Carrig Pro, while technically classed as an Antiqua, is steeped in a blend of influences that infuse it with a rich character and an alluring magnetism. The stunning architecture of Carrig Pro offers a visual sensation of history through lettering one might imagine being carved into ancient stone. That’s sort of how the font got its name, actually; in Gaelic, “Carrig” literally means “rock.”

Carrig Pro is stately and prestigious, yet it maintains an atmosphere of friendliness that is anything but intimidating. It’s a positively beautiful choice for publishing, headlines, editorials magazines, corporate communications, branding, identity, invitations, digital collages, and any project that needs a subtle, regal touch.

Available in six weights that range from Light to Black with corresponding italics for each, Carrig Pro is packed with extensive features that include capitals to small caps, fractions, denominators, numerators, oldstyle figures, stylistic alternates, small caps, and discretionary, standard, and historical ligatures. Multilingual support covers Basic Latin, Western European, Euro, Catalan, Baltic, Turkish, Central European, Romanian, Pan African Latin, Pinyin, and Basic Greek for global accessibility.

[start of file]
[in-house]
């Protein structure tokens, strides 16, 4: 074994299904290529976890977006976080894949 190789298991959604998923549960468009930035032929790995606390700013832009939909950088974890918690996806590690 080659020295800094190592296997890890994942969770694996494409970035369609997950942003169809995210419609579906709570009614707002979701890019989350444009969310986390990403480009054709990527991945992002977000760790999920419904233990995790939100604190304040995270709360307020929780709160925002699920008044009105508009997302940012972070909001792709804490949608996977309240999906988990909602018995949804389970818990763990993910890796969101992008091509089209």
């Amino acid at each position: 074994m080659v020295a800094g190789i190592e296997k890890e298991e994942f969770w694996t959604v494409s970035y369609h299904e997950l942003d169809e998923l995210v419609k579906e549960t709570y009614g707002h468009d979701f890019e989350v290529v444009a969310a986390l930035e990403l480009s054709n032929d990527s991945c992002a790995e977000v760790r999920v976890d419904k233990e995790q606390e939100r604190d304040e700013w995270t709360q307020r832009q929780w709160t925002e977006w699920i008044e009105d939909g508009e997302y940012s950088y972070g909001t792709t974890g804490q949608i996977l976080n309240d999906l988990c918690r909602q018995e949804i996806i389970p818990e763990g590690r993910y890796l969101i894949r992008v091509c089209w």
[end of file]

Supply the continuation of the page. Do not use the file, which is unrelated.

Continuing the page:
Carrig Pro is on sale for 60% off of its regular price through July 31, 2017.

Paulo told us he loved creating the promotional images for this font, particularly the Shakespearean t-shirt designs for the fictitious “Carrig Clothing Co.” If you’d like to see a more close-up view of Carrig Pro, visit http://www.carrigpro.com/ – Paulo has done a beautiful job crafting the font’s official website.

Paulo Goode currently offers nine products on his portfolio. “It’s great to have this opportunity to express myself through YouWorkForThem,” he told us. While he may consider himself to be a novice type designer, we encourage our readers to take a look at his portfolio because we’re always excited to see his new work. He’s currently working on “a new sans serif face that might see the light of day before the end of the year,” he told us. We wish him all the best and look forward to its release!